Journals come in all sizes and shapes. For the first time journalist, those hardbound Daily-aide books with one page for each day make good journals. Just disregard the listings for time of day, intended for those using them as appointment books. The cute lock and key diaries are fine if you can find a one year one. The five year ones really don't give you enough space to write. Loose leaf notebooks or spiral bound notebooks make inexpensive personalized journals, and the length of your entries can be varied more easily. There are also no blank pages left in them if you decide to skip writing one day.
The best time to write in your journal is at the end of the day, just before bedtime. The next best time is the next morning, before you start your day's work. Try not to skip days. If you do, catching up the journal will be a burdensome task, and you may forget a lot of what you wanted to save. However, as you keep a journal day after day, it is amazing how your memory improves. It becomes possible to catch up several days worth of entries if you have to.
The simplest kind of journal to keep is the daily journal we've just discussed. There are many other kinds of journals, though. The types are limited only by your own imagination. You may want to keep one or more of them instead of, or in addition to, your daily journal. Just be careful not to "bite off more than you can chew". A vacation journal can be written in only on vacations, or on vacations to a special place that you return to year after year. A special occasion journal can be written in only on special occasions such as Christmas, birthdays, etc. When these journals are kept in loose leaf notebooks, you can paste special photos in the journal also, creating a photo-journal. Another idea is to let members of your family help with the entries. If they don't enjoy writing, let them dictate their entries for you to write down. Then be sure to designate the writer of that particular entry.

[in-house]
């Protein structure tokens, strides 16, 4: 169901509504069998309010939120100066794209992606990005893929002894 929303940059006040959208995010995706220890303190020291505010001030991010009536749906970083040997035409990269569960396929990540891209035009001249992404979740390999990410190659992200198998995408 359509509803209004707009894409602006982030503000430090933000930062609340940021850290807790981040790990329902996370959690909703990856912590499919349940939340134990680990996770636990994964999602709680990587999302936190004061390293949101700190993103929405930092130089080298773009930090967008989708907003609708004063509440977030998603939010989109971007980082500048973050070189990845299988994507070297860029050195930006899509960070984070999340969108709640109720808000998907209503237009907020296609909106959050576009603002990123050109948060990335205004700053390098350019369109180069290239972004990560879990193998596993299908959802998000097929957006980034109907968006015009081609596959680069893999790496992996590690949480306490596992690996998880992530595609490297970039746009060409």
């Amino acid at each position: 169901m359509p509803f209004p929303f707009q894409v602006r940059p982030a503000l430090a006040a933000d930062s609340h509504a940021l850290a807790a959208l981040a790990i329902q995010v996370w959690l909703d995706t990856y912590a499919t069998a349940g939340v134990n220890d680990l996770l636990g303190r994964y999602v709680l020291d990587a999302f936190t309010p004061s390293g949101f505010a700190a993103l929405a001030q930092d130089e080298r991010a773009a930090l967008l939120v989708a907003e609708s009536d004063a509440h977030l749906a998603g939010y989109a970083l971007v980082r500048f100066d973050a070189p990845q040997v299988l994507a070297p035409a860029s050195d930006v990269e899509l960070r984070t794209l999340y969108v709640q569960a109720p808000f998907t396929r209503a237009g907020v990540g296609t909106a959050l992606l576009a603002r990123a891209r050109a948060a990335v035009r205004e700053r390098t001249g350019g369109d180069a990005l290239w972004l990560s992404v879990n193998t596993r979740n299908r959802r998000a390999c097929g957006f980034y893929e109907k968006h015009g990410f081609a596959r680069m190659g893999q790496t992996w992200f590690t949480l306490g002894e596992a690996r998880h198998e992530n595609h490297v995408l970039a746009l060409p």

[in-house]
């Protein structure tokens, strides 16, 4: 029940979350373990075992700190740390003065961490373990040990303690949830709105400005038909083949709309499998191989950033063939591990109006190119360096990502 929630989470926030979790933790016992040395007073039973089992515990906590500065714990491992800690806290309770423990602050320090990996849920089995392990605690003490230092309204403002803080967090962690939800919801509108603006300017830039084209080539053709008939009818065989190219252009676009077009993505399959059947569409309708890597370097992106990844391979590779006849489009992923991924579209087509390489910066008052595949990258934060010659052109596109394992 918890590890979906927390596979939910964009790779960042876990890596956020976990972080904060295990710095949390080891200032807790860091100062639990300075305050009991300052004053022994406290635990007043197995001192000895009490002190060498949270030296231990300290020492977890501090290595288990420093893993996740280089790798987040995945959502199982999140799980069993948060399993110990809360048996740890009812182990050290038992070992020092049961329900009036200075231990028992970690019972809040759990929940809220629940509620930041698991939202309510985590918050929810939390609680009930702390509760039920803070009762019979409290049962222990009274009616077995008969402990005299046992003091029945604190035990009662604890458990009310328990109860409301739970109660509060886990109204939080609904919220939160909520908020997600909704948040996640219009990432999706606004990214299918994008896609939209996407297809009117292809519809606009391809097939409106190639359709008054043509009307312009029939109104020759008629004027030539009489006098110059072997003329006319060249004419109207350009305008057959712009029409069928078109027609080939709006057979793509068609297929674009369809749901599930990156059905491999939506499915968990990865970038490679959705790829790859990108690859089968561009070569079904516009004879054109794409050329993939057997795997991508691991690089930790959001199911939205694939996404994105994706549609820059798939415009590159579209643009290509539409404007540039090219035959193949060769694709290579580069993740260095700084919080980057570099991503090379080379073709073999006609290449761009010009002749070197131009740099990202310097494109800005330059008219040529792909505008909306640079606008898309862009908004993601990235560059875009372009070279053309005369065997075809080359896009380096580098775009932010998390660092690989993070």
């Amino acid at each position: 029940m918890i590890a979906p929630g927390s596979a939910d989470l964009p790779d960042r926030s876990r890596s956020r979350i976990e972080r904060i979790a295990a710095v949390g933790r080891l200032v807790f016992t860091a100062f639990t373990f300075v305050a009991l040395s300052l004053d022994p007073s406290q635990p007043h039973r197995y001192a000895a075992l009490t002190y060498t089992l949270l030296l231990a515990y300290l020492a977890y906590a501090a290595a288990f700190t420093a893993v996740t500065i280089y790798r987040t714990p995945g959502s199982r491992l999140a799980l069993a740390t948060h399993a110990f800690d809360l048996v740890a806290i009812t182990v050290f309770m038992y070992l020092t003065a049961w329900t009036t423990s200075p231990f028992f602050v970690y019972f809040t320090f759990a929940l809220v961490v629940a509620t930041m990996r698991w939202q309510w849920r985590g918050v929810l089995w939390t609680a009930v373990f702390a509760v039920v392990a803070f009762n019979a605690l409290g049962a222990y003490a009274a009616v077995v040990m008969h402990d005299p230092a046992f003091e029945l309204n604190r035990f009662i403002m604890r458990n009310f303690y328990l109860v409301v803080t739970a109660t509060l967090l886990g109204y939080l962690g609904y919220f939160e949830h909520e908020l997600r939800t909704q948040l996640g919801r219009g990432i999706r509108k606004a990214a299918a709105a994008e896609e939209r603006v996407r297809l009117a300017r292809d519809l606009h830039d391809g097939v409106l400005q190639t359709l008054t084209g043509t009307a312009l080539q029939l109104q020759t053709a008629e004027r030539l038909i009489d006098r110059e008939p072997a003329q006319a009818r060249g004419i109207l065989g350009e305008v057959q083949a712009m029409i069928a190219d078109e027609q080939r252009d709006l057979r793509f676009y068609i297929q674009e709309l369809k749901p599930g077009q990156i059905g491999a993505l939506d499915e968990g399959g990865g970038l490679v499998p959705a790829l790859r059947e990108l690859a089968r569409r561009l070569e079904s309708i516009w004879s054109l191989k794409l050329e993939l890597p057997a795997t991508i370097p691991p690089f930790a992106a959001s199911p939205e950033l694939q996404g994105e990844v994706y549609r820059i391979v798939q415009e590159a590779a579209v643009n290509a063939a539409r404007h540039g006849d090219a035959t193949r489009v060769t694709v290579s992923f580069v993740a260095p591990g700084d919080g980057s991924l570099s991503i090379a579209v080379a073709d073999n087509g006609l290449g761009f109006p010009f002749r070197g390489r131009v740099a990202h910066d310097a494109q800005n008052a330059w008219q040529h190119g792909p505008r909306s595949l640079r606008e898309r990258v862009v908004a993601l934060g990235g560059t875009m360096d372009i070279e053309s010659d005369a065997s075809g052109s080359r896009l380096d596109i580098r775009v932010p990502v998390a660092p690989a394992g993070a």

Once your journals start accumulating, you will be able to travel back to any day in the past whenever you wish. Set aside some time to share your journals with your family too by reading aloud from them. Let each member of your family pick a particular day to "return to", or perhaps see what you were doing three Fourth Of July's ago.
A journal gives you perspective too. As you travel back to the past, going deeper and deeper into your own yesterdays, you will realize that bad times never last forever. After the rain, the sun always shines again. You will learn to occasionally leave your busy today behind to walk under those ancient trees of Memory Lane. And you will know you have time to pause for just a moment to feel the slow, stately march of the seasons and of time, and to feel the wind of eternity on your face. Who knows? Perhaps someday, a hundred years from now, someone, who hasn't been born yet, will find your journal in an old house, read it, and wish they could have known you?
Written in 1990.
AUTUMN TREE ON ADAM & McKINLEY STREETS IN CLARKSVILLE, INDIANA
PHOTOGRAPH BY HAZEL FERN HENSON
There was no date on this very old photograph in one of Mama's books of flower photos. She often went for walks in the neighborhood to take photos. The car in the photo looks old, so guys who can look at cars and tell you the exact make and model would be able to approximately date this photo.
DAISIES ON RANDOLPH AVENUE IN CLARKSVILLE, INDIANA
I took this photo on October 16, 2015. The flowers were growing at the edge of the fence in someone's yard near Greenacres Grade School. I was on my way home after taking Hammerhead, my adopted Daddy, home from breakfast that morning, and I stopped and took the photo of the daisies and some other flowers.